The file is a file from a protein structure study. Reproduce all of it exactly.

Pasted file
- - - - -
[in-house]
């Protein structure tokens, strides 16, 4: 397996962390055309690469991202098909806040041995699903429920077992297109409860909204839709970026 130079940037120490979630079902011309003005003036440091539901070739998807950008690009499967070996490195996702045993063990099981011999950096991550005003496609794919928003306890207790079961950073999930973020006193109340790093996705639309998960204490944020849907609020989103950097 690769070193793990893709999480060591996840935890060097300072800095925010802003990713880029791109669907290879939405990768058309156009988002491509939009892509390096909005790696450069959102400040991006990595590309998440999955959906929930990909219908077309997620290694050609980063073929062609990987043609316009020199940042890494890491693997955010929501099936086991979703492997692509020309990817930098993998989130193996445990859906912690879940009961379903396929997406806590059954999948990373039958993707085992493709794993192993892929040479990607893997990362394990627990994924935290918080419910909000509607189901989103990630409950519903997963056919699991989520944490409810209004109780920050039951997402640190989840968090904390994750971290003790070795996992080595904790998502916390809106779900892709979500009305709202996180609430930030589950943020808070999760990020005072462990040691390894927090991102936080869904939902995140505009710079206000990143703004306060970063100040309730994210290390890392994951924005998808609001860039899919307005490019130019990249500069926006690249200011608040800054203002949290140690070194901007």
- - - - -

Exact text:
[in-house]
């Protein structure tokens, strides 16, 4: 397996962390055309690469991202098909806040041995699903429920077992297109409860909204839709970026 130079940037120490979630079902011309003005003036440091539901070739998807950008690009499967070996490195996702045993063990099981011999950096991550005003496609794919928003306890207790079961950073999930973020006193109340790093996705639309998960204490944020849907609020989103950097 690769070193793990893709999480060591996840935890060097300072800095925010802003990713880029791109669907290879939405990768058309156009988002491509939009892509390096909005790696450069959102400040991006990595590309998440999955959906929930990909219908077309997620290694050609980063073929062609990987043609316009020199940042890494890491693997955010929501099936086991979703492997692509020309990817930098993998989130193996445990859906912690879940009961379903396929997406806590059954999948990373039958993707085992493709794993192993892929040479990607893997990362394990627990994924935290918080419910909000509607189901989103990630409950519903997963056919699991989520944490409810209004109780920050039951997402640190989840968090904390994750971290003790070795996992080595904790998502916390809106779900892709979500009305709202996180609430930030589950943020808070999760990020005072462990040691390894927090991102936080869904939902995140505009710079206000990143703004306060970063100040309730994210290390890392994951924005998808609001860039899919307005490019130019990249500069926006690249200011608040800054203002949290140690070194901007």